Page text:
If you have ever wondered what it is like inside a ger – the round felt tents that Mongolian people live in (known as a yurt in many other countries) – here is a shot of the inside of one. This was taken when I visited a family living on the steppes a couple of hours east of Ulaanbaatar. We had to ford several rivers in an old Russian high wheel base troop carrier to reach this ger, and there was no sign of any other human beings for as far as the eye could see in all directions. All of the gers that I saw in Mongolia had the same orange support poles and intricately decorated orange tables. The only difference in the colour schemes was in the rugs that are hung around the walls. The orange pole on the right of the picture is the centre support pole that is holding up the roof – so you have to be careful not to walk into that! There is usually a table and stove in the middle of the ger and then beds and cabinets around the outside. The old man in the centre of the picture (note his traditional boots) is sitting on one of the beds which doubles as a set of drawers for storing clothes. The bed on the left is a more traditional iron bedstead. Visitors to a ger have to sit on the beds as there are no chairs apart from the small stools around the centre table (which the other three family members are sitting on). The woman on the right is sipping hot Mongolian tea – which I tried, but is too milky and salty for my taste. In the middle of the table are plates of dried milk products (called tsagaan idee) which are always offered to visitors. What I was offered tasted like chewy dried yoghurt – palatable but rather bland. The old man also offered me his snuff box, and it is considered polite to take at least a small sniff. The black and white TV is being powered by a car battery on the floor by the side of the bed, which in turn is powered by a solar cell on the roof of the ger. If it rains during the day, they cannot watch TV at night. Note the old rabbit-ears TV antenna stuck up in the roof of the ger. The distortion in this photograph is of course caused by the very wide angle lens that I had to use to get as much of the inside of the ger into the shot as I could (focal length was 12 mm). I cropped a little off the bottom of the shot (it was only bare carpet) and increased the colour saturation a little to compensate for the effects of the flash.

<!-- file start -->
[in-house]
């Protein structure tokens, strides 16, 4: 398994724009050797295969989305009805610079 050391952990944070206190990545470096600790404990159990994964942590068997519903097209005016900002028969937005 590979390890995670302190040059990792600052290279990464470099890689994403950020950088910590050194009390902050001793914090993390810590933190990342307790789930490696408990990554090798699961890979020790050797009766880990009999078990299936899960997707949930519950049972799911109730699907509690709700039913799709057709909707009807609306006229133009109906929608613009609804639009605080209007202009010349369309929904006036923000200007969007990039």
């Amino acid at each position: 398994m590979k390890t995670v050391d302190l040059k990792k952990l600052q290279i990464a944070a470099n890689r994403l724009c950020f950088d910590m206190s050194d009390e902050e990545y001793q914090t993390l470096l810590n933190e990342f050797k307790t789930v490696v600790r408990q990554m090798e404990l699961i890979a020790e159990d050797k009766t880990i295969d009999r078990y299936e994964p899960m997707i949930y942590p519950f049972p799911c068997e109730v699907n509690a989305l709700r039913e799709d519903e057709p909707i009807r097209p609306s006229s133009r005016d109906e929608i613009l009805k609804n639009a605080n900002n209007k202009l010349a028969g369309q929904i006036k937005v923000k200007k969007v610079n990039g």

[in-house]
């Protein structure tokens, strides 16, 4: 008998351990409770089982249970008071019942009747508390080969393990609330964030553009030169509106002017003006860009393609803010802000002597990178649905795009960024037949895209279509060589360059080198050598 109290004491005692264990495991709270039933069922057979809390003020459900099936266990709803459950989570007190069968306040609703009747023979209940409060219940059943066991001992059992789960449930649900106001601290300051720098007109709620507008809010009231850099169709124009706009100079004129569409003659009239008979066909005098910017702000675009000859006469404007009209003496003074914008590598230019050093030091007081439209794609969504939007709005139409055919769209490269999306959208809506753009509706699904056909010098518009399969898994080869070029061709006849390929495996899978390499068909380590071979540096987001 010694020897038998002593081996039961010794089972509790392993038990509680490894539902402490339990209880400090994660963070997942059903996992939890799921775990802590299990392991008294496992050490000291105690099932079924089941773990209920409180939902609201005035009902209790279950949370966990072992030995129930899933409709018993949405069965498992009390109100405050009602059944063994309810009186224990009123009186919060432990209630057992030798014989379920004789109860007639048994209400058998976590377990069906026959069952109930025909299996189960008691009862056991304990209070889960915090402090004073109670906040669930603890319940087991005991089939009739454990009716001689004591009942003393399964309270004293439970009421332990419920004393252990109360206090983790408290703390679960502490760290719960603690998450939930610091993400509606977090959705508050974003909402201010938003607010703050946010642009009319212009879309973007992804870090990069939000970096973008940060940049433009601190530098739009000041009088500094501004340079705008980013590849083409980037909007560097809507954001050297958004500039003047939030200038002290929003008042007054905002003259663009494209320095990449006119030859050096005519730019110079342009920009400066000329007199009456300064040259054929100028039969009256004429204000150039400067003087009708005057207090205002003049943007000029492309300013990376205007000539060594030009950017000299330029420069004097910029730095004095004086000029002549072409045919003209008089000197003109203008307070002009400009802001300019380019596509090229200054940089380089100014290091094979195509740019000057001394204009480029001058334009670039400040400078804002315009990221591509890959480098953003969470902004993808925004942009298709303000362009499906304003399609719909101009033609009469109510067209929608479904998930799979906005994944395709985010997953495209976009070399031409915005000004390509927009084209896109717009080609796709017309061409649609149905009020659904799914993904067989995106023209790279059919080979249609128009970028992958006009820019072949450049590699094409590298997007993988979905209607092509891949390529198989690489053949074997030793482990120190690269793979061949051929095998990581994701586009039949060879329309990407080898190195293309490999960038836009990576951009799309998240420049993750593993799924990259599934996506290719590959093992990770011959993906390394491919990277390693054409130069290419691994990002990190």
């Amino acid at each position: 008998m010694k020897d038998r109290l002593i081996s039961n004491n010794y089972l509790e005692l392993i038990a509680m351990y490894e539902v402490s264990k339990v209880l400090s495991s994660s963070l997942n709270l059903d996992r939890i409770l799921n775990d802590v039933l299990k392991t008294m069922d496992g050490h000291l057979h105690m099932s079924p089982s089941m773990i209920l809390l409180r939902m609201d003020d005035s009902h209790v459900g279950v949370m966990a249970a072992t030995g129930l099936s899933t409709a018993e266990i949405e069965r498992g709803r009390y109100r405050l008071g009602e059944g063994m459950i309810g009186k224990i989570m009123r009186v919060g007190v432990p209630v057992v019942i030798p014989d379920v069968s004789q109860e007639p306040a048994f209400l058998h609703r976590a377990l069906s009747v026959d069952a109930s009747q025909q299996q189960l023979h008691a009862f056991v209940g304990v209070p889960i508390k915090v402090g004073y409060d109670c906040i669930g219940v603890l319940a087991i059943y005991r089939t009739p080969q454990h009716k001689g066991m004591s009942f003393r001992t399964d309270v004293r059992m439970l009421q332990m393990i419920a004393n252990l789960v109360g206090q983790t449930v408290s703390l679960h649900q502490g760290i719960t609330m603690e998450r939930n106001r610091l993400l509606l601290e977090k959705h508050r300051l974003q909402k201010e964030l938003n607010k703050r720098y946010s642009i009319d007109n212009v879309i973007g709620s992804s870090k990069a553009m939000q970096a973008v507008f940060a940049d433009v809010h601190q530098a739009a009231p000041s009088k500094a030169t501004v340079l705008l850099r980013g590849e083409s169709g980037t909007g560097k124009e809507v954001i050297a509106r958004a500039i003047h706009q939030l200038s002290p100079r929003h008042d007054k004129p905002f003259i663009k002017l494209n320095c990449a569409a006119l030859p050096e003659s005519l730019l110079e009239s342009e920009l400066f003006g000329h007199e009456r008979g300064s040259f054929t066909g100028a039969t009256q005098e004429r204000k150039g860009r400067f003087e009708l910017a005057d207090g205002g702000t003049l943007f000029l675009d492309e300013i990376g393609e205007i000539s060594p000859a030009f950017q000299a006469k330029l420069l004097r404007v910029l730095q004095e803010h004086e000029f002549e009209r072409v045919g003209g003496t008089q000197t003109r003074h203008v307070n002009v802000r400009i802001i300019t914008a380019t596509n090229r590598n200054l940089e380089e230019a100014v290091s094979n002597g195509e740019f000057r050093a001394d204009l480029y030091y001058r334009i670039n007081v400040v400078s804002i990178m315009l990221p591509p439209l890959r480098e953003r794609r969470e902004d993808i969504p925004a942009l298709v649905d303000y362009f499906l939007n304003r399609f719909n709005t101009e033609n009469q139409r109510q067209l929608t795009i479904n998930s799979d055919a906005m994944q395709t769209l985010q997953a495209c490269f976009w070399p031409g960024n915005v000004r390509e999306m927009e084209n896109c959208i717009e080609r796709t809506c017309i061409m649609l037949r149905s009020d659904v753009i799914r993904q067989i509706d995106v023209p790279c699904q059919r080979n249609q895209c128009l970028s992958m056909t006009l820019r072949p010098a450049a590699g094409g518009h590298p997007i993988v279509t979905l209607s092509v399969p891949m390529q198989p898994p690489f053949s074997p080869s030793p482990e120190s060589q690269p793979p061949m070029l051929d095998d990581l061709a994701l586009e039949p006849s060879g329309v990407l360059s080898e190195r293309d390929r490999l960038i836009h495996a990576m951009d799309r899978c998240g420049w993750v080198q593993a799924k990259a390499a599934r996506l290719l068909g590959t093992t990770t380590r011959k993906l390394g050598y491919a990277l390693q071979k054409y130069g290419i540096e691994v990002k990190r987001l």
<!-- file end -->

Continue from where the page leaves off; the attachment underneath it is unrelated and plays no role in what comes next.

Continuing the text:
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jeanfrancois (1259) 2005-06-19 10:37
Interesting "insider" shot once again. Your note is very informative.
I like the blend of traditionnal details (boots, cloths, furniture) and very modern accessories (solar cell powered TV).
I suppose rainy days are better than TV days for social life...
faubry (35373) 2005-06-19 17:10
oauh!!! very good shot from Mongolia, i like this interior with vey good colors! you have well captured! very interesting note, thanks
i am going to Bouriatie, approximativ the same landscape
ninadev (5377) 2005-07-20 7:24
Very interesting, as well as your note. They are so concentrated on the TV show that they don't even seem to mind about you taking a photo... modern times.. The place looks cosy but so crowdy. Very good shot.
frozenjazz (303) 2005-11-14 3:03
Very interesting note, I really enjoyed reading it. The photo itself is full of details, the orange color is everywhere and gives a unity to the image.
I find quite amusing that they seem not to care at all about you, which in the end gives a very natural shot.
Wide angles are a must in such cases ! I guess you have an external flash ? With my own wide angle (Canon, sorry :) the internal flash is obstructed by the lens.
- Copyright: David Astley (banyanman) (7789)
- Genre: People
- Medium: Color
- Date Taken: 2004-09-14
- Categories: Daily Life
- Camera: Nikon D100, Nikkor AF-S 12-24mm f/4G ED
- Exposure: f/4, 1/60 seconds
- Details: (Fill) Flash: Yes
- Photo Version: Original Version
- Date Submitted: 2005-06-19 10:28
- Favorites: 1 [view]